An example of spatial separation occurs in any organization where the levels are alternately decentralized and centralized. An organization that is decentralized by product immediately beneath the president or CEO, for example, might have a production department at a lower level that is centralized by process. Likewise, an organization that is fundamentally centralized might have a research-and-development team that is decentralized. An example of temporal separation would be a problem that initially appears structured or linear but becomes nonlinear.
Problems often appear (or at least are categorized) as structured and become unstructured when immediate solutions become infeasible. Imagine the simple task of replacing a burned-out light bulb. This is a task with which all of us is familiar, and involves simply unscrewing the old light bulb and screwing in a new bulb. This process is clearly linear – predictable, sequential, straightforward – since you have encountered the task before and you know exactly what to do. Now imagine that while attempting to remove the burned-out light bulb you discover that the bulb is stuck, almost frozen in the socket.
On closer examination, you deduce that either the bulb, the socket, or both have become rusted. The light bulb will not come out, and you are not sure what to do. Suddenly a structured problem has become unstructured (nonlinear). According the Smith and Berg (1987), many concepts related to groups and teams can best be understood within the context of paradoxes. They identify, in fact, twelve paradoxes of group life. These include the paradoxes of individuality and identity, which relate to the principle of the individual versus the collective.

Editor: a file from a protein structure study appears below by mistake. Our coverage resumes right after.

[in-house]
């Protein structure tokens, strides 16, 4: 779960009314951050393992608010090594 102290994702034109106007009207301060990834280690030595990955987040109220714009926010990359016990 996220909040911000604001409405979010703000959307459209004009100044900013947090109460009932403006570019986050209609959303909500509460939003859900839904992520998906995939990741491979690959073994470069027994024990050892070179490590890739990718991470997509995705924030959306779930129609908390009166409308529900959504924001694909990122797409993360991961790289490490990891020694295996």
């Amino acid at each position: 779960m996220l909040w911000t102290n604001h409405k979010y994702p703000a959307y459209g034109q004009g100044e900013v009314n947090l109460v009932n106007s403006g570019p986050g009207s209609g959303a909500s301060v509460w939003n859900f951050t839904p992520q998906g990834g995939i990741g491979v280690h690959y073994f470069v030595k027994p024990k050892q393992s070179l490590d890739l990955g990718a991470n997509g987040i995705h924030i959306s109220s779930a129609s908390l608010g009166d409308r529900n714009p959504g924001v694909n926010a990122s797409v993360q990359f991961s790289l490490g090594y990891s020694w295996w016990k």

For an individual to be effective in a group or team, the individual must give up some of his or her identity to the group. That is, if the individual were to attempt to impose his or her identity on the group, the group would suffer. At the same time, each member must maintain his or her unique identity, for if everyone conformed to the norms or dictates of the group, the group would become homogenous and the diversity necessary for the group to be effective would be lost. Therefore, one must maintain one’s individuality/identity and give it up at the same time.
In organizational design, the matrix organization represents an organizational structure that, rather than choosing between a centralized structure and a decentralized structure, combines the features of both. The classic matrix design is a decentralized structure laid over a centralized structure. In effect, this synthesis requires some members of the organization to report to more than one supervisor or manager. A MULTI-PRINCIPLED APPLICATION While many of the examples cited thus far represent singular applications of a principle, the four principles also can be applied in combination.